Word going around is that tomorrow British PM Tony Blair is going to announce a timetable for the withdrawal of British forces from Iraq. The initial "stand down" will be some 1500 troops, rumoured to be completed within weeks, and another 1500 by year's end. That represents almost half of the British contingent of 7,000 troops, most of whom are stationed in the predominantly Shi'ite south of Iraq, in places such as Basra and Umm Qasr. These areas, while far less dangerous than Baghdad and the rest of the Suuni Triangle, still have their share of danger, and the British have done an admirable job of bringing a significant measure of security to that region of the war-torn country.
CNN's Wolf Blitzer was quick--almost a little too quick--to highlight that the British have been America's most steadfast ally in the Iraq War and that this move by Britain represents a potential split between the two allies, citing that they may not be "on the same page." To me, this sounds like an attempt to portray the United States and the Bush Administration as isolated on Iraq. I can't believe that Blair would announce such a significant policy without at first consulting with Bush, giving him something of a heads-up. Blind-siding your best friend and ally isn't something in Blair's character, so my wager is that Bush was aware of this maneuver and gave it his blessing. He may be frustrated at the move, as it does seem a paradox that Britain is lowering its force output while America is "surging" its troop numbers in Baghdad, but he has no other option but to respect the sovereign decision of London.
Where does this leave Washington? Getting closer and closer to fulfilling Bush's prophecy of some years ago that "at some point, we may be the only ones left" fighting in the War on Terror & Tyranny. Though I remain supportive of the theoretical framework behind the Iraq War, it is clear that there have a number of wasted opportunities to rebuild the country and further assist its transition to a functional, secure, and fully sovereign democratic state. Though the UN was formally given a role in reconstruction via the passage of a Security Council Resolution internationalizing post-war Iraq, the United States has been unable to get other states to assist it. Whether due to lingering wounds over the war debate or a reluctance to allow other states to carry the weight (a point on which I can empathize to an extent), the inability to get other states more on-board, to get them to feel as though they have a stake in the country's future, is a diplomatic failure for which Secretary Rice needs to be held accountable. She has been largely invisible in recent months, notwithstanding her recent trip to Iraq, a major disappointment given the promise she held when she first took over the role from the much-respected Colin Powell.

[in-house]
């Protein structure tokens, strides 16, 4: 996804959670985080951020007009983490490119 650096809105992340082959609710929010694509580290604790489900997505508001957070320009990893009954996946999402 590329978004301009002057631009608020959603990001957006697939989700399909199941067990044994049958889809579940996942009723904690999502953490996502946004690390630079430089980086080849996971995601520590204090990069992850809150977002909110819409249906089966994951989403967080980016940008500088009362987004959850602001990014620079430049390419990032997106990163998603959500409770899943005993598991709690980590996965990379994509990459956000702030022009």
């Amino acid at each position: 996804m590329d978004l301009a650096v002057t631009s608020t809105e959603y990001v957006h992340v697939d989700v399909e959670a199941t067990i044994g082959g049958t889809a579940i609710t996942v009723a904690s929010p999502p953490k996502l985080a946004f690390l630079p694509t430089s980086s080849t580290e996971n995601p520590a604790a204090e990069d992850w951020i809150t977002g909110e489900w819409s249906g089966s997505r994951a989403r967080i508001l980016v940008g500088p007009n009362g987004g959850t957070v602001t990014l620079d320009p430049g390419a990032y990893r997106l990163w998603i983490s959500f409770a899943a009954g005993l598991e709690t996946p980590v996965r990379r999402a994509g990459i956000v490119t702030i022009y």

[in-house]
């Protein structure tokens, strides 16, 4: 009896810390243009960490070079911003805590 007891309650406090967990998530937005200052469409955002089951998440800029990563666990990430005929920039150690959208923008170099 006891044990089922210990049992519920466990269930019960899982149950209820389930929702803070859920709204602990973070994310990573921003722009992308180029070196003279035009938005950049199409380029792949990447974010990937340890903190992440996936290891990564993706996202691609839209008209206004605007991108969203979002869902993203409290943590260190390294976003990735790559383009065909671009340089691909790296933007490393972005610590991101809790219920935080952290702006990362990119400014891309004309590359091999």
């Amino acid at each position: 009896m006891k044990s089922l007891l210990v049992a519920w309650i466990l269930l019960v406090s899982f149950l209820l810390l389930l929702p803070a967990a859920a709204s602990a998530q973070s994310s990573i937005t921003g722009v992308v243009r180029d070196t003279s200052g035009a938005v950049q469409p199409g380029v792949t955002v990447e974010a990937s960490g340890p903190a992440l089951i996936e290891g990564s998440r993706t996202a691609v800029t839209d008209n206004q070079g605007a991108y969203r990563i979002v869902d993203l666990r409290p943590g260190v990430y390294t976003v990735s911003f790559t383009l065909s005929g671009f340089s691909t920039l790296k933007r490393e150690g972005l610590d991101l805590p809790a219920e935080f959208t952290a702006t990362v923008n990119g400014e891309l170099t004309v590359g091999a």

In the end, the only thing that matters at this point is securing Iraq to the extent that it can at least govern itself without permitting terrorist organizations or neighbouring Iran to hold significant influence over its future. Either of these scenarios would represent a nightmare, antithetical to the stated objectives of the United States for removing Saddam Hussein. The British have not announced a total withdrawal, and it is in their interest as well as Washington's to consider the notion of moving troops closer to the middle of the country to help out in the most dangerous regions. That is something which only Britain can ultimately decide, but the close London-Washington relationship and Britain's own considerable stake in the outcome of Iraq would hopefully lead them to consider all the options that are on the table before them.